The 1KM Guide Icy cocktails and more wintery fun in downtown Edmonton.
By Sara Baron-Goodman
Photos courtesy of PHI Studio
The Infinite is billed as the most affordable trip you can take to space, and that’s not an exaggeration. I put on my headset and suddenly the room around me drops away, replaced by a shimmering cosmos sprawling out in 360 degrees. I’m immersed in a deep, dark, resplendent void.
Felix & Paul Studios worked with NASA and five international space agencies to send virtual reality cameras to astronauts in space, a project that has been three years in the making. Their intent was to follow astronauts from the moment they arrive until their departure from space, documenting the transformation of a human being during this journey.
“They have to learn how to walk again,” says Felix Lajeunesse from Felix & Paul Studios, whose artists developed The Infinite in association with the PHI Centre in Montréal. As I move through the exhibition, this feels true enough. Though my feet are planted firmly on the ground, I find myself unable to step forward, every response cell in my body screaming that to do so would mean falling through the velvety nothingness of space.
As I reach the VR version of the International Space Station—likely only a few strides ahead but experientially light years away—golden orbs pop up and hover at eye level. As I grab at them, the scene changes to reveal a snippet of life aboard the ISS, narrated by the astronauts who were there.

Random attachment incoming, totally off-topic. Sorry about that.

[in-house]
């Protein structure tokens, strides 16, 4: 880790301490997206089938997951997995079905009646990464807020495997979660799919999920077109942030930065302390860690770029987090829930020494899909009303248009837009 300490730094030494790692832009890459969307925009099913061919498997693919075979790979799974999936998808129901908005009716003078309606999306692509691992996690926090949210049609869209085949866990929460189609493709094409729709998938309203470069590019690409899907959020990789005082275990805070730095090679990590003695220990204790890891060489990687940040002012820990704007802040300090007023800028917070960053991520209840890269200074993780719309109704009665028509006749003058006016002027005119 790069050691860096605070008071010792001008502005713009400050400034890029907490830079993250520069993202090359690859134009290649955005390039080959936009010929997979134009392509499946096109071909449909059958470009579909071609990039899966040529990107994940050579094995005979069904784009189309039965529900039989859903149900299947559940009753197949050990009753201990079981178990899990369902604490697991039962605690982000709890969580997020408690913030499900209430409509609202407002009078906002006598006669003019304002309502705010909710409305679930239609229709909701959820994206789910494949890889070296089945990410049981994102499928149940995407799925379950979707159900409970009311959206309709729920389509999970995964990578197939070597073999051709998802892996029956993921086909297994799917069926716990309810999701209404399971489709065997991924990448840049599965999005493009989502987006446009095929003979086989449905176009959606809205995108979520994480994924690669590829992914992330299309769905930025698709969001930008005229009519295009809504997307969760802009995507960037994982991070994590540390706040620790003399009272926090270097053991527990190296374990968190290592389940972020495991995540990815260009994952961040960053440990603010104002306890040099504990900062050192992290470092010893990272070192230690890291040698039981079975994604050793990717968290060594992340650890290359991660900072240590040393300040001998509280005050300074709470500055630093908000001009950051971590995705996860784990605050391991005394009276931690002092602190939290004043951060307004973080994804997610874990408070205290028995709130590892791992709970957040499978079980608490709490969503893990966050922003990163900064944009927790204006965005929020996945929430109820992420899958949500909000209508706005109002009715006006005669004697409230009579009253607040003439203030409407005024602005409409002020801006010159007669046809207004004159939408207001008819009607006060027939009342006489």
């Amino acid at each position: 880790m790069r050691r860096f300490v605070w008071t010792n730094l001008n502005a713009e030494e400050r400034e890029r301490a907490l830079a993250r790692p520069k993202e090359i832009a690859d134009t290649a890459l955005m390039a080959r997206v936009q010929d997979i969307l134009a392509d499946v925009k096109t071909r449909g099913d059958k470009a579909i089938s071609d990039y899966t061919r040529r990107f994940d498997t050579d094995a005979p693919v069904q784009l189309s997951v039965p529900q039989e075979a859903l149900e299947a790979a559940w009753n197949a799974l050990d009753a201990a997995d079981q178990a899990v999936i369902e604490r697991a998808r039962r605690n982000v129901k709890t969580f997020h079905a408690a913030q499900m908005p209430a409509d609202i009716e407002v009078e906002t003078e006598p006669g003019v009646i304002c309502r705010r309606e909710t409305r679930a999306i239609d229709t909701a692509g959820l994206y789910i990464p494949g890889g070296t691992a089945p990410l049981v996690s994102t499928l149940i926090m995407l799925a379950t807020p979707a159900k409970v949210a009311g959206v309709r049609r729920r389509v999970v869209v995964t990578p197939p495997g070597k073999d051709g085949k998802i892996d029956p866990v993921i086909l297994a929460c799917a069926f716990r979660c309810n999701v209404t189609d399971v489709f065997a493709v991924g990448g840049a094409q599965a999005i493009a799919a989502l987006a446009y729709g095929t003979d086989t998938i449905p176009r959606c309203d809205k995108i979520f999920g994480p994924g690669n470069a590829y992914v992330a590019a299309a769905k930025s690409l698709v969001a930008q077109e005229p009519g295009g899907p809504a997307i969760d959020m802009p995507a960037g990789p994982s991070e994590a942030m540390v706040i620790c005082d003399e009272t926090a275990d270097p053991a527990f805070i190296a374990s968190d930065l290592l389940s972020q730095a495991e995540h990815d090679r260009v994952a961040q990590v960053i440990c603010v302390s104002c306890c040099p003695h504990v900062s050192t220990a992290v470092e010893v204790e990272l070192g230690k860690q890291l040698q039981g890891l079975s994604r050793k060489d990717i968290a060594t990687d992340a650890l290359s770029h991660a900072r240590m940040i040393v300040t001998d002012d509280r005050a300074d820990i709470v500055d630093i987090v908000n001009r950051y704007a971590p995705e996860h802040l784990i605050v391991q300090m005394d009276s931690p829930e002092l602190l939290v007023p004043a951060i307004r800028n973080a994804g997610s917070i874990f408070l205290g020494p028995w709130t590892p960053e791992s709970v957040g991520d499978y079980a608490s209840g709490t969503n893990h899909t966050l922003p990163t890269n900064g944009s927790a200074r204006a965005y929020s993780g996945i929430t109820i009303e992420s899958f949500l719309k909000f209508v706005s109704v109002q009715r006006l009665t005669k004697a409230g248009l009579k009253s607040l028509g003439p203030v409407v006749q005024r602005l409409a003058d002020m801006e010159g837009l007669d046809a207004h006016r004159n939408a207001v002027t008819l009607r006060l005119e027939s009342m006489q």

“I think this is a demonstration of what the future of art will be,” says Felix Lajeunesse, “full scale, experiential exhibitions that allow people to walk into entire worlds.” He conceived the project and worked with NASA to bring it to life.
There aren’t many (if any) other art pieces that mix cinematic content and real-time VR. This is also the first project Lajeunesse has done that invites hundreds of people to have individual experiences of the art at the same time and in the same room. “People are reacting and interacting in the space. They are using their own bodies as part of the narrative and forging their own stories as they go. Everybody has a different journey,” he explains.
“Of course, we did a lot of prototype sessions to see how people would react, but all of that was just in preparation for the big day, when you see the emotional impact that this has on audiences,” Lajeunesse adds. Evidently, the response has been out of this world.
“People are reacting and interacting in the space. Everybody has a different journey.”
The Infinite appeared at Arsenal Contemporary Art in Montreal until November 7, 2021. Additional tour dates are coming.